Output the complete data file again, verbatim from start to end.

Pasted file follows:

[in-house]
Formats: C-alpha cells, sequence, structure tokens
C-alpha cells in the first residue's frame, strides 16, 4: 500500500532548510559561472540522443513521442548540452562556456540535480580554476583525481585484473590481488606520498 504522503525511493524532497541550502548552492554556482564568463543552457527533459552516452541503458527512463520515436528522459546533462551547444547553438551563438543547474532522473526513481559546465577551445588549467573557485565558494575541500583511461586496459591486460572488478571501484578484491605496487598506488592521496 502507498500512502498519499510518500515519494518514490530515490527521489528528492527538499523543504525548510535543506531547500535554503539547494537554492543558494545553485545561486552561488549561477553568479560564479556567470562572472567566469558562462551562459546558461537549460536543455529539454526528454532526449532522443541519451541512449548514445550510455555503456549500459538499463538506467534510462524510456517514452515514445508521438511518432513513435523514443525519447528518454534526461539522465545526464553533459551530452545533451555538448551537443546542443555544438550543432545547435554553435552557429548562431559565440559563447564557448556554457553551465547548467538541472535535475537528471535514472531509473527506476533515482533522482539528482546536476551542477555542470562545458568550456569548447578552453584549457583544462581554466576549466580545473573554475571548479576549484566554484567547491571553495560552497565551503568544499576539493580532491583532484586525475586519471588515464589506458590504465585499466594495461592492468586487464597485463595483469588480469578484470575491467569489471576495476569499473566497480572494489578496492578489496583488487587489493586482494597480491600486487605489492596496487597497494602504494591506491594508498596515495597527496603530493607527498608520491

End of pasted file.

[in-house]
Formats: C-alpha cells, sequence, structure tokens
C-alpha cells in the first residue's frame, strides 16, 4: 500500500532548510559561472540522443513521442548540452562556456540535480580554476583525481585484473590481488606520498 504522503525511493524532497541550502548552492554556482564568463543552457527533459552516452541503458527512463520515436528522459546533462551547444547553438551563438543547474532522473526513481559546465577551445588549467573557485565558494575541500583511461586496459591486460572488478571501484578484491605496487598506488592521496 502507498500512502498519499510518500515519494518514490530515490527521489528528492527538499523543504525548510535543506531547500535554503539547494537554492543558494545553485545561486552561488549561477553568479560564479556567470562572472567566469558562462551562459546558461537549460536543455529539454526528454532526449532522443541519451541512449548514445550510455555503456549500459538499463538506467534510462524510456517514452515514445508521438511518432513513435523514443525519447528518454534526461539522465545526464553533459551530452545533451555538448551537443546542443555544438550543432545547435554553435552557429548562431559565440559563447564557448556554457553551465547548467538541472535535475537528471535514472531509473527506476533515482533522482539528482546536476551542477555542470562545458568550456569548447578552453584549457583544462581554466576549466580545473573554475571548479576549484566554484567547491571553495560552497565551503568544499576539493580532491583532484586525475586519471588515464589506458590504465585499466594495461592492468586487464597485463595483469588480469578484470575491467569489471576495476569499473566497480572494489578496492578489496583488487587489493586482494597480491600486487605489492596496487597497494602504494591506491594508498596515495597527496603530493607527498608520491